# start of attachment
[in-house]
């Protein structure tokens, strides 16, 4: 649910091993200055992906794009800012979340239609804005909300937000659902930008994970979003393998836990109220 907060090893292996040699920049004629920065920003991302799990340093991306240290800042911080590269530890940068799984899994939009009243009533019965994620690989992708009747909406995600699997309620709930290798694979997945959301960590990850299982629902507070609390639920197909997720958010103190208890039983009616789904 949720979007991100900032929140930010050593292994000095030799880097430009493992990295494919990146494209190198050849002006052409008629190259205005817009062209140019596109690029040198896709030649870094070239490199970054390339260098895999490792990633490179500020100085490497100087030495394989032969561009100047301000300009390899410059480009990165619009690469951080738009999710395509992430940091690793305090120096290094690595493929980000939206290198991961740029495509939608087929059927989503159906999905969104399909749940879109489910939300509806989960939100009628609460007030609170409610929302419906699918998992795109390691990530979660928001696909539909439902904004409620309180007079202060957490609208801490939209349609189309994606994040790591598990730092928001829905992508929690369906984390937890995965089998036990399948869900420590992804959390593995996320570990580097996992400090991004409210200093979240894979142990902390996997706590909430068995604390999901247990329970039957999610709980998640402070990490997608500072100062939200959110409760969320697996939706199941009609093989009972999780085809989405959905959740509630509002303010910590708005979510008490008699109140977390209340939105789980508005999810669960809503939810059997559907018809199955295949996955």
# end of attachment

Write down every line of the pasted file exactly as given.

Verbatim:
[in-house]
């Protein structure tokens, strides 16, 4: 649910091993200055992906794009800012979340239609804005909300937000659902930008994970979003393998836990109220 907060090893292996040699920049004629920065920003991302799990340093991306240290800042911080590269530890940068799984899994939009009243009533019965994620690989992708009747909406995600699997309620709930290798694979997945959301960590990850299982629902507070609390639920197909997720958010103190208890039983009616789904 949720979007991100900032929140930010050593292994000095030799880097430009493992990295494919990146494209190198050849002006052409008629190259205005817009062209140019596109690029040198896709030649870094070239490199970054390339260098895999490792990633490179500020100085490497100087030495394989032969561009100047301000300009390899410059480009990165619009690469951080738009999710395509992430940091690793305090120096290094690595493929980000939206290198991961740029495509939608087929059927989503159906999905969104399909749940879109489910939300509806989960939100009628609460007030609170409610929302419906699918998992795109390691990530979660928001696909539909439902904004409620309180007079202060957490609208801490939209349609189309994606994040790591598990730092928001829905992508929690369906984390937890995965089998036990399948869900420590992804959390593995996320570990580097996992400090991004409210200093979240894979142990902390996997706590909430068995604390999901247990329970039957999610709980998640402070990490997608500072100062939200959110409760969320697996939706199941009609093989009972999780085809989405959905959740509630509002303010910590708005979510008490008699109140977390209340939105789980508005999810669960809503939810059997559907018809199955295949996955």